Page 12



May - June 1997

PIDS Senior Staff

Outreach Activities Vol. XV No. 3 Dr. Ponciano S. Intal, Jr. j Undertook a study tour of Vietnam, financed by the International Development Research Centre (IDRC)-Canada, as a member of the Program Advisory Committee of the Economy and Environment Program for Southeast Asia (EEPSEA), February 19-26;

ening Dilemma in an APEC Way" in a conference in Brussells hosted by the Institute for European Studies, UniversitĂŠ Libre de Bruxelles, May 23; l Served as a panelist in a conference in

Berlin hosted by the Japanese-German Centre Berlin (JGCB), May 28. j Participated in the following conferences:

j Attended the annual workshop of the Micro Impact of Macroeconomic and Adjustment Policies (MIMAP) Project as resource person and member of the MIMAP Program Committee and presented a brief paper entitled "Institutional Environment for Implementing MIMAP: A Short Note," IDRC, Canada, May 5-8; j Attended the biannual workshop of EEPSEA as resource person and member of the Program Advisory Committee of EEPSEA, Singapore, May 13-15; j Presented a number of papers on perspectives on East Asia, Europe, APEC and the ASEM Process in Tokyo, London, Brussells, Paris and Berlin in May 1997 as a member of a small and high-level group of academics in East Asia:

l National Development Summit at

PICC on June 9; l Conference on General Parameters for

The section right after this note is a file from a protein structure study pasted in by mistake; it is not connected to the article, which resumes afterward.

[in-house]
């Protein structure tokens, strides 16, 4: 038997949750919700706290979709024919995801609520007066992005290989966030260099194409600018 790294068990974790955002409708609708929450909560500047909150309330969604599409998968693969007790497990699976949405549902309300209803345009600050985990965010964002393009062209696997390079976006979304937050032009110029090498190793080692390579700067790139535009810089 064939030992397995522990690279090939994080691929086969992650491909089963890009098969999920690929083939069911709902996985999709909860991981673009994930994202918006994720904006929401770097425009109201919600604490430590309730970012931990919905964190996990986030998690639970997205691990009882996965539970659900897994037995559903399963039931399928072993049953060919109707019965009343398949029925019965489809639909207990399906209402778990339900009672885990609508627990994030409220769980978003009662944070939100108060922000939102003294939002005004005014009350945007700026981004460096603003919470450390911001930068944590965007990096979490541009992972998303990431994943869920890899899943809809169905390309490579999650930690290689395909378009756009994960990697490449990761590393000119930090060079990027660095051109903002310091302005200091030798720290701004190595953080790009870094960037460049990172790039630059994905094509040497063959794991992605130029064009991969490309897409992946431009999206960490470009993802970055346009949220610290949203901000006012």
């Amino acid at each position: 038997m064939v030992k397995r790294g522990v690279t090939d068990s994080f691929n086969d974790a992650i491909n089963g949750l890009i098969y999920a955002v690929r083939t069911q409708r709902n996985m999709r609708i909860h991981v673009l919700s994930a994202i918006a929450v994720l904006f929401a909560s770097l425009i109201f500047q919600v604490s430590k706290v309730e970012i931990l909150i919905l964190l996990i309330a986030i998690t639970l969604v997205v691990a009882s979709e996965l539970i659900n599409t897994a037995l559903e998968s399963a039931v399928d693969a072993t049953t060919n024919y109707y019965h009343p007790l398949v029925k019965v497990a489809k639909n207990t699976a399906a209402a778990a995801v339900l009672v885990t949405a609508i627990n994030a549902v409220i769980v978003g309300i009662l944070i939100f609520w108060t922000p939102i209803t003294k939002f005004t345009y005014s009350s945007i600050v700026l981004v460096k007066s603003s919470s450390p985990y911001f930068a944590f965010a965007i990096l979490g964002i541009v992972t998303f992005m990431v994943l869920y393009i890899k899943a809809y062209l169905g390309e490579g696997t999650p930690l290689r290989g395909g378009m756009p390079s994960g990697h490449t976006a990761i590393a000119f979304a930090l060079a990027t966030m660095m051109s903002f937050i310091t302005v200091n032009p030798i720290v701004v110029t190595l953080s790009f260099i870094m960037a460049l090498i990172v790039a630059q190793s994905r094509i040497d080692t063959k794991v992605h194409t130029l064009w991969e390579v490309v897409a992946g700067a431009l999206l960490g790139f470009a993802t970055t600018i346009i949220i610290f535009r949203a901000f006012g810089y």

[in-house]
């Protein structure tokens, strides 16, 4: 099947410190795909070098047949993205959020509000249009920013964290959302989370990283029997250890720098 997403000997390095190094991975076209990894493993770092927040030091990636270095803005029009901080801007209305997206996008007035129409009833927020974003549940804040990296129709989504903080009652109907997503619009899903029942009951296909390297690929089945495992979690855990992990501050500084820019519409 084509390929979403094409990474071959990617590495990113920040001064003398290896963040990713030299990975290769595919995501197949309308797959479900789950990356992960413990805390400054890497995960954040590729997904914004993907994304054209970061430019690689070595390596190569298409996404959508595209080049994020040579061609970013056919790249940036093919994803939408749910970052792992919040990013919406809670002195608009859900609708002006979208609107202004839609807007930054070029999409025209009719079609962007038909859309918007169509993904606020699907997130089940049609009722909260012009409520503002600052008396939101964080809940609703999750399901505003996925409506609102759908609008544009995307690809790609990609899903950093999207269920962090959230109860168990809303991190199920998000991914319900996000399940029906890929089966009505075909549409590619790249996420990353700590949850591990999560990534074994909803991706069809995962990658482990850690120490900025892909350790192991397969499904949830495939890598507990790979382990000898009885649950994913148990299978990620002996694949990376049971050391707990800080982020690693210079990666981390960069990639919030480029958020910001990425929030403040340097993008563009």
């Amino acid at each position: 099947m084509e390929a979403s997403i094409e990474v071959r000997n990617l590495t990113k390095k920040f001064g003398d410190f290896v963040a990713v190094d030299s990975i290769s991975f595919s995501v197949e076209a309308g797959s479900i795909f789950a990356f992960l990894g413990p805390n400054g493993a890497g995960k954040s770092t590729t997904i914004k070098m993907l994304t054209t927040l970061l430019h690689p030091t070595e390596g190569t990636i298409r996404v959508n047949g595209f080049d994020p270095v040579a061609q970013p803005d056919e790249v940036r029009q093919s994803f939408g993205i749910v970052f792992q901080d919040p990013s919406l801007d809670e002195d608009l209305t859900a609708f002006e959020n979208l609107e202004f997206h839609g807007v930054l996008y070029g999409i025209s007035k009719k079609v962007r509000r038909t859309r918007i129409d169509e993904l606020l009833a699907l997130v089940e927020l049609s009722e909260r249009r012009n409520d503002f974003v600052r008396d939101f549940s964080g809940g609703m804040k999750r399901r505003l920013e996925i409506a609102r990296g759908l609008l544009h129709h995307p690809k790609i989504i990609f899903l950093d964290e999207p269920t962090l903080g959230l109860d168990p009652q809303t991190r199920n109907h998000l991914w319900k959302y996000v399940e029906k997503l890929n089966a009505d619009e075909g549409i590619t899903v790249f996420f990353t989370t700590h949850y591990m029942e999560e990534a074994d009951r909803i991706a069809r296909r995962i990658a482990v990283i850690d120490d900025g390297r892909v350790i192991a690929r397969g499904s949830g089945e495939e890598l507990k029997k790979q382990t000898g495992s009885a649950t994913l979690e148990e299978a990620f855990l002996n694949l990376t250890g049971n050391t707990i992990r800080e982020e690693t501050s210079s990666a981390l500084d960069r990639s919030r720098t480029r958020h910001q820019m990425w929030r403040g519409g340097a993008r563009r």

Long-Term Planning hosted by the National Economic and Development Authority (NEDA) in Mandaluyong, June 18; l Conference on Forest Policy Directions

as part of the anniversary celebration of the Forest Development Center, UP Los BaĂąos; and l International Conference on the

Affordability and Equity of Health Services hosted by the Kaiser Family Foundation and the Ateneo School of Government at the Manila Hotel and Batangas, June 29-July 5.

l "Beyond Liberalization of Trade in

Goods: Alternative Strategies for Regional Trade and Investment Facilitation" co-authored with Christopher Findlay in the Tokyo conference cosponsored by the Keidanren and the Australian-Japan Research Centre of the Australian National University (ANU) on May 16; in London during a two-day conference hosted by the Centre for Economic Policy Research and the Economic and Social Research Council of UK, May 20-21; and in Paris sponsored by the Centre d'Etudes Prospectives et d'Informations Internationales (CEPII) on May 27; l "Addressing the European Union Wid-

j Helped in the evaluation of the outputs of the Congressional Commission on Agricultural Modernization and the proposal on a modification in the framework for the Agricom Report led by Dr. Cristina David. j Attended meetings of the Presidential Commission on the Urban Poor National Advisory Committee, the Philippine Economic Society Board of Directors, the Philippine Sustainable Development Network Board of Directors and the Philippine PECC Advisory Council. j Attended meetings of the Technical Board on APEC Matters. DRN

May - June 1997

Editorial Board Dr. Ponciano S. Intal, Jr. President Dr. Mario B. Lamberte Vice-President Ms. Jennifer P.T. Liguton Director for Research Information Mr. Mario C. Feranil Director for Project Services and Development Ms. Andrea S. Agcaoili Director for Operations and Finance Atty. Roque A. Sorioso Legal Consultant